Growing up, my family had plenty of food. Food insecurity was not our issue, even though I do remember eating fried bologna towards the end of the month. What I do know is that money was tight. So there weren’t discretionary funds for beautiful things. When it came to furniture, art, clothing, or shiny objects. I’m a visual person. So, I appreciate, dare I say crave, what I call eye candy. I hanger for color, fabrics, textures, spaces such as this one. My heart palpitates when I walk into an art museum. Several years ago, I had an “aha moment” when I was asked to explore the unspoken deprivations that fuel my desires. The hunger beneath the hungers. Admittedly, and I’m not proud of this, I love to shop. I will say it, I love to shop. The hunt of a good bargain beckons me. My girlfriends and I, we hunt together. It’s how we escape and commune. Please know that I have never had real money to spend. I wouldn’t dare darken the door of a famous couture designer. No, I’m more of a flea market queen. A member of the consignment store set, who stalks the racks for upscale designers. One distinct memory, a painful one, came to me as I explored the source of my shopping issue. Up until around the fifth grade, my mother sewed almost everything I wore. But one August, we went off to the fancy children’s shop to buy new school clothes. I was beside myself. It was one of the greatest days of my young life. I still remember what the dressing room looked like, and what it felt like to try on and model so many wonderful things. I remember lying in bed that night, unable to sleep because I was so excited. There was one catch though, but it didn’t seem to matter at the time. My mother put it all on layaway. The hunger beneath the hunger, she never paid it off to get it out of layaway. And I didn’t dare ask her about it. It’s almost embarrassing to share this with you. It seems so trivial because I was not denied food, or shelter, or my parent’s unconditional love. None of that. But that incident and a few others like it, I discovered, are the source of my shopping spending habits. For years, I struggled with conflating my own self-worth with what I was denied or could not possess. I hid my hunger because I was ashamed that I wanted and needed too much. I certainly didn’t think God would spread a table in the wilderness for me. I do now.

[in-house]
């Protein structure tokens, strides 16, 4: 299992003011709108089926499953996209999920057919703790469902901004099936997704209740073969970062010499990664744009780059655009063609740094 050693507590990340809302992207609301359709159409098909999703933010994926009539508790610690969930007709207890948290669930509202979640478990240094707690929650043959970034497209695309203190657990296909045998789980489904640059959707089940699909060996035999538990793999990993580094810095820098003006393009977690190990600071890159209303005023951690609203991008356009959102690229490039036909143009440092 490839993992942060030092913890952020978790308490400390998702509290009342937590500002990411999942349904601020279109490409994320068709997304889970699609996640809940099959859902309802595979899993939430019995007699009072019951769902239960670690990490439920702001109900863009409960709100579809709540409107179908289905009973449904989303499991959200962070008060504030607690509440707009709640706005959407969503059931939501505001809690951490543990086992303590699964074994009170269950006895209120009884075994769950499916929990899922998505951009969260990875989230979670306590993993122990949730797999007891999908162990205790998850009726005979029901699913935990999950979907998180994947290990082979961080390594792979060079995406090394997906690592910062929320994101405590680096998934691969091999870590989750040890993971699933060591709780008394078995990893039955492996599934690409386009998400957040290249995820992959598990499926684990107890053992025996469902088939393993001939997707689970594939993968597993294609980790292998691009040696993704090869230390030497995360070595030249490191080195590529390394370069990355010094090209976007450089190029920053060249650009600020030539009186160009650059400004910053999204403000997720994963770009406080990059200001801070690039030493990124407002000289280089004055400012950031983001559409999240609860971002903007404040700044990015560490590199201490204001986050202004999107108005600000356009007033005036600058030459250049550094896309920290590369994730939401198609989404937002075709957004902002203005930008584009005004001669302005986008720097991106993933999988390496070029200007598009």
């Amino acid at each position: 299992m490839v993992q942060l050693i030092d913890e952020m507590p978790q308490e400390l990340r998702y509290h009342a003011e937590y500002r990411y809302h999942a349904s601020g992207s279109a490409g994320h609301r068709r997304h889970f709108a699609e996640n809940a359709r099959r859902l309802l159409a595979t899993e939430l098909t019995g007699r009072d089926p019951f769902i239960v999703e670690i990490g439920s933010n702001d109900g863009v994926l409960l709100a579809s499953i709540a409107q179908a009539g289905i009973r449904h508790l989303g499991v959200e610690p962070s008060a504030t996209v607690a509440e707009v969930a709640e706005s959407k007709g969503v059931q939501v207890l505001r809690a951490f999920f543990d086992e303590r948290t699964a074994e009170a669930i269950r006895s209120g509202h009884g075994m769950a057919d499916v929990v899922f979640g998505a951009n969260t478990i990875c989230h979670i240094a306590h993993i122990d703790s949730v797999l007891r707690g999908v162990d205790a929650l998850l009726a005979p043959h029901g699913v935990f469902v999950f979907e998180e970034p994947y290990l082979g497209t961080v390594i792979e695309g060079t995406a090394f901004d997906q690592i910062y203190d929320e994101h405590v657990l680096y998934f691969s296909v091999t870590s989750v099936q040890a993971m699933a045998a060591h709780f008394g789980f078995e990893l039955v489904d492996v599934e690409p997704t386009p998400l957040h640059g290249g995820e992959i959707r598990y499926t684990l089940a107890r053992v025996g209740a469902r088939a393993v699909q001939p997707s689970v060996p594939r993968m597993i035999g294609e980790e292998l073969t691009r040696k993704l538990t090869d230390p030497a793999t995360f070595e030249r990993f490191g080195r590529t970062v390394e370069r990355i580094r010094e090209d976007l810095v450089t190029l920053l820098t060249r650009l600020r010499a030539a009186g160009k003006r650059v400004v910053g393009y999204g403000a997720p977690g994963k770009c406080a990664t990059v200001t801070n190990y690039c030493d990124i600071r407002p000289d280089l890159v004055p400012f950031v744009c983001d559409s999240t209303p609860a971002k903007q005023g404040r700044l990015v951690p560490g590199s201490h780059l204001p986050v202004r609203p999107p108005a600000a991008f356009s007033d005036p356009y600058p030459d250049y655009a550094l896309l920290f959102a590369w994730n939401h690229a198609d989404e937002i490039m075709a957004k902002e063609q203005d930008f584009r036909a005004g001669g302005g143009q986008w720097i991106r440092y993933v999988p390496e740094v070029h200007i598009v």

It’s so hard. It’s so hard to understand what it means when Jesus says that he is the bread of life. I’m sure many of you just don’t expect to be fed by him. The short answer though, is that he and he alone is all the sustenance we will ever need. If we trust that Jesus is our bread, he can fill our empty wells, he can heal whatever is broken, and he can find whatever is missing. Mere intellectual understanding is inadequate to the truth of Jesus as the bread of life. I would argue that feeding upon the truth of Jesus is actually taking that wafer in your hand and eating it. That it’s better than ever trying to understand him or intellectualize him. The intimacy he craves with us is in that simple gesture, that small morsel of his body is divine grace. We have no share with him if we do not surrender to him, offer our vulnerabilities to him. If we do not allow him to wash our feet, baptize our babies, or sit with us as we hold someone’s hand as they slip from this world to the next. When Jesus speaks to us in this metaphorical, and yes, peculiar way, he wants us to crave him. Fearful that we could starve to death without him.

What is it that he offers? Love! The bread of life is love. He is love incarnate, ours for the taking. This bread, this love, will satiate even our deepest longings. But most important, it is the way in the truth to loving ourselves. I told our baptismal families yesterday during our rehearsal, that if they take anything away from their child’s baptisms, I pray that at the very moment the waters of new life wash over their child, they feel loved, unconditional, gratuitous love. God loves them. God loves their child, each one a beloved son or daughter of God. Each one a pilgrim in a desert blanketed by grace. Jesus gives bread because he is bread. Jesus gives love because he is love. Love will spread a table in the wilderness for you, you and for me. Please, I invite you to taste and see.

Amen.